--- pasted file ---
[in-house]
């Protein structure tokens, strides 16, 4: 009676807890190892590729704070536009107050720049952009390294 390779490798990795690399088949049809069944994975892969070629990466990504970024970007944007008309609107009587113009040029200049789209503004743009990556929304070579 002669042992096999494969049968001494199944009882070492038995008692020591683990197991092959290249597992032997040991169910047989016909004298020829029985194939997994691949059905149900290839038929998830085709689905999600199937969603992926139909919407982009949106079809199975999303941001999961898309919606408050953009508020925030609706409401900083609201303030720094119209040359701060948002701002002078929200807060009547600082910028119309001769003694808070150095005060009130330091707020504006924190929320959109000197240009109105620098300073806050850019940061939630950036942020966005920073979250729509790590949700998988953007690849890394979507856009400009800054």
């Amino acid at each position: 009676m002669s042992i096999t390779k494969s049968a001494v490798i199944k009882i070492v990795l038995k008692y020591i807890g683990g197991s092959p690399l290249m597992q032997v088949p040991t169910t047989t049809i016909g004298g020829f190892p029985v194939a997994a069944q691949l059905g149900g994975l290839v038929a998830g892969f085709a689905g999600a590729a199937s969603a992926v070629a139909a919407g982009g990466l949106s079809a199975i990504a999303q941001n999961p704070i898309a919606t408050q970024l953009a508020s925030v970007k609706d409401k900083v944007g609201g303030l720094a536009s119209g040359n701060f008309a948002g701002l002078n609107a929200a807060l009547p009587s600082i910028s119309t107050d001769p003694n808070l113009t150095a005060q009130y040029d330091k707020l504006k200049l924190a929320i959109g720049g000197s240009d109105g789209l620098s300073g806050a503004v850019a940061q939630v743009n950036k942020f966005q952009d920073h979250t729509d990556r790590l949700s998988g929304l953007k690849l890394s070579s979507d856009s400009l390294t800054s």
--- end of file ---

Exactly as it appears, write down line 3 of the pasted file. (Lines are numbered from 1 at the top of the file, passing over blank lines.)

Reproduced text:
């Amino acid at each position: 009676m002669s042992i096999t390779k494969s049968a001494v490798i199944k009882i070492v990795l038995k008692y020591i807890g683990g197991s092959p690399l290249m597992q032997v088949p040991t169910t047989t049809i016909g004298g020829f190892p029985v194939a997994a069944q691949l059905g149900g994975l290839v038929a998830g892969f085709a689905g999600a590729a199937s969603a992926v070629a139909a919407g982009g990466l949106s079809a199975i990504a999303q941001n999961p704070i898309a919606t408050q970024l953009a508020s925030v970007k609706d409401k900083v944007g609201g303030l720094a536009s119209g040359n701060f008309a948002g701002l002078n609107a929200a807060l009547p009587s600082i910028s119309t107050d001769p003694n808070l113009t150095a005060q009130y040029d330091k707020l504006k200049l924190a929320i959109g720049g000197s240009d109105g789209l620098s300073g806050a503004v850019a940061q939630v743009n950036k942020f966005q952009d920073h979250t729509d990556r790590l949700s998988g929304l953007k690849l890394s070579s979507d856009s400009l390294t800054s």